Vatican Miracle Examiner
by James Beckett,
How would you rate episode 8 of
Vatican Miracle Examiner ?
Despite getting the opportunity to review some truly terrible shows during my time writing for ANN, I have to admit that I'm not really the type that enjoys hatewatching anime. A single bad movie, or even a couple of episodes, I can get through with some yuks now and again, but only because I know I can get through it all in one sitting. The prospect of ironically watching an entire series is something else entirely. As someone who's very averse to the idea of wasting time, the prospect of dedicating half a dozen hours to sitting through schlock is dubious at best.
Maybe that's why Vatican Miracle Examiner has transformed into such a dreadful slog over these past few episodes. On the surface, this episode should be ripe for hilarious ribbing, since it's just as ridiculous and poorly constructed as anything the show has delivered so far. This episode's central twist, wherein we learn that the deceased John Jordan was secretly Roberto's long-lost (and quite insane) father is just about the stupidest plot development I've seen all year, anime or otherwise. The Flaming Hitler Jr. bit may be sillier, but at least it had some tenuous relationship to what was going on in the rest of the show. Roberto's surprise relationship with John Jordan is the kind of desperate grasp for narrative excitement that you might expect from a soap opera that's been running for two decades, not a twelve episode show that's only passed its halfway mark. I won't say it comes entirely out of nowhere, since Roberto's silly flashbacks from the last couple of episodes technically hinted at the importance of his parentage, but the execution of this reveal is sorely lacking. It feels like an attempt to suddenly start developing Roberto as a character, but it's all so rushed and ham-fisted. Not for the first time, the story feels like it's supposed to be a parody of introspective dramas, except for that lack of any perceivable comedic intent.
The bigger problem is that all of this sounds much more ironically entertaining than it is. In perhaps the most frustrating narrative choice this show has made all season, Vatican Miracle Examiner chooses to wrap up this three-episode John Jordan Arc by having Roberto interrupt a television broadcast to monologue at Kid Goldman for about twenty minutes. It's truly the least exciting path this arc could have taken, and VME commits to this misguided choice one-hundred percent. Take all of the lame science and poor attempts at creating linguistic puzzles that Vatican Miracle Examiner has indulged over the past two months and cram them all together in an episode-long infodump, and you have a close approximation of what the show delivers this week.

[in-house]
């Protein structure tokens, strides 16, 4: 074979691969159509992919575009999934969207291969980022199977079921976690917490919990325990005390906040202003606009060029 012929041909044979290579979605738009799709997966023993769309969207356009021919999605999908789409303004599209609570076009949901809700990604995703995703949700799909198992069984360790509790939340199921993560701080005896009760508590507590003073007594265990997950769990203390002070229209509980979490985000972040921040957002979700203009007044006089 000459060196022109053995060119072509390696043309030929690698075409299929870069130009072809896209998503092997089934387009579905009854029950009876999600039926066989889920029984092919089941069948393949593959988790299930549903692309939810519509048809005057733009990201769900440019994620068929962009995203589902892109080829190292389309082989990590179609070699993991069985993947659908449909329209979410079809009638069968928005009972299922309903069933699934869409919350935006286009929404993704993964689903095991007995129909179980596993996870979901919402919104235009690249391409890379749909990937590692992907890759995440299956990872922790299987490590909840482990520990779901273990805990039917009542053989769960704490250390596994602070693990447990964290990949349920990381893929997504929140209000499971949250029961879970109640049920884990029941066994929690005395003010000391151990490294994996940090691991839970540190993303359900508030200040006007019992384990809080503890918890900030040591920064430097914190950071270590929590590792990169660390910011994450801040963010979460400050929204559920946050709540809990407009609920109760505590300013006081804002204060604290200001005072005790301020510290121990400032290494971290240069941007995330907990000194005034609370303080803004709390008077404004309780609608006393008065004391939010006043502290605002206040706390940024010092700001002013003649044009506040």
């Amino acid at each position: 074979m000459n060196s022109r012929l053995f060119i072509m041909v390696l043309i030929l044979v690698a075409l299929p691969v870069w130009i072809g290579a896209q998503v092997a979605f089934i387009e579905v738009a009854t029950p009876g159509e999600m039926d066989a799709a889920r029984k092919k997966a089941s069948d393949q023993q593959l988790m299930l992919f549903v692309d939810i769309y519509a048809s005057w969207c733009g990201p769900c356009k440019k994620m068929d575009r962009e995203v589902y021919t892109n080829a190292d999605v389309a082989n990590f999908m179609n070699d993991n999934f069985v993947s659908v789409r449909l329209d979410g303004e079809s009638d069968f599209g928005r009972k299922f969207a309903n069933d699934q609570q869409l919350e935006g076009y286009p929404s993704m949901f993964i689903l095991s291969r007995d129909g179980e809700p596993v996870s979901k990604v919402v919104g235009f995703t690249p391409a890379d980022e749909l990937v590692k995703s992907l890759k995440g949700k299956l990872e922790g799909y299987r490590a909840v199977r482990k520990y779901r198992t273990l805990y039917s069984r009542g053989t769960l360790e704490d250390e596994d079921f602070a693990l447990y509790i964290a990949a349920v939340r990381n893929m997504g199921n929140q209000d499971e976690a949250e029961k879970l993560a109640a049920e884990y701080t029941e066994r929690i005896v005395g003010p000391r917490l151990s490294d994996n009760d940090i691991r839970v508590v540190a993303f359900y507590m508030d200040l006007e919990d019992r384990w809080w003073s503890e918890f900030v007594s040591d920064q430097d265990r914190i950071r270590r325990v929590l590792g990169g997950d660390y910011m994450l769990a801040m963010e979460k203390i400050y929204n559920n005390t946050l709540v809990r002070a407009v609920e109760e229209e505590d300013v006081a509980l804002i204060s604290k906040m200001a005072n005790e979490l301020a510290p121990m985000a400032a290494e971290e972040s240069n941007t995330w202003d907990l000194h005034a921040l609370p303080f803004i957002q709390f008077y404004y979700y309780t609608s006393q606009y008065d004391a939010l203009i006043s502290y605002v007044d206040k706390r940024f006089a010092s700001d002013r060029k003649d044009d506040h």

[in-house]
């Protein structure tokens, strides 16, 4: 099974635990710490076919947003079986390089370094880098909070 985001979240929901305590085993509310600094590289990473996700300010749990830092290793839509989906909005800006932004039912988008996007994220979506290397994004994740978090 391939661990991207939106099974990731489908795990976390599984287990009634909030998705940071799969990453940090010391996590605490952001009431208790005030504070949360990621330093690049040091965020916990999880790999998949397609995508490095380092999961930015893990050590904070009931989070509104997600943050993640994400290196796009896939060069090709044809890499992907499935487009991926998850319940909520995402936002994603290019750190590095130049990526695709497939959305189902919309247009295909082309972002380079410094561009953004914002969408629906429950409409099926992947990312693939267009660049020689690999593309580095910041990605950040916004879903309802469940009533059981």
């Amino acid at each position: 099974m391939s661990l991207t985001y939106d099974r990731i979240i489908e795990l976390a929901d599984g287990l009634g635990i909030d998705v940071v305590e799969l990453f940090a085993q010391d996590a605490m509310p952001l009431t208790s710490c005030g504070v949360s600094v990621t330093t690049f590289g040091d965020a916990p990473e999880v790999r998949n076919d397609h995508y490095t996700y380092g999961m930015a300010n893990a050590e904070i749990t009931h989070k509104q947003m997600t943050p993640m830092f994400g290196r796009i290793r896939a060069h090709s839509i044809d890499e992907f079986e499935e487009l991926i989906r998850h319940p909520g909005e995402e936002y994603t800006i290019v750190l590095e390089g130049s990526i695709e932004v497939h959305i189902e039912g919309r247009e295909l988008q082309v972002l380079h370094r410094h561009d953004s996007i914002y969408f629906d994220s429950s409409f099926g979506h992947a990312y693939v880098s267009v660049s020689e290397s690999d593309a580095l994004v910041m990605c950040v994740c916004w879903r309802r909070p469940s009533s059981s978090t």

By spending so much time indulging its love for over-explaining its leads' detective work, VME actually ends up exposing the depths of badness its writing has reached. After about two minutes of Roberto debunking John Jordan's increasingly idiotic “psalms”, it becomes obvious that he and Hiraga should have been able to solve the mystery of John's divinity with about five minutes of Googling, never mind the fact that they have a legendary super-hacker on their payroll. At the end of the day, John Jordan's guilt can be deduced with a simple DNA test and some cursory research into local customs. I won't dwell on how Roberto's psychoanalysis of Jordan's paintings would make a high-school psych student groan, though I'm still not convinced that his explanation of how Jordan physically strangled the canvas of the painting makes any sense. All of this is to say that by devoting an entire episode to trying to impress its audience with its Sherlockian ambitions, Vatican Miracle Examiner has revealed that this entire three-episode arc was completely pointless. All of the hallucinations and technobabble, as well as Roberto's temporary descent into madness, was just VME twiddling its thumbs and wasting the audience's time.
That's this show's biggest sin right now. The Hitler Junior Arc was messy, convoluted, and at times downright lunatic, but it did offer some ironic entertainment value. Ever since then, the show has just been circling the drain, perpetually retreading the same ground. Watching ninety minutes of a terrible TV show like this can be a fun time, but after this episode, watching Vatican Miracle Examiner is quickly becoming an exercise in self-defeat.
Vatican Miracle Examiner is currently streaming on Amazon's Anime Strike.
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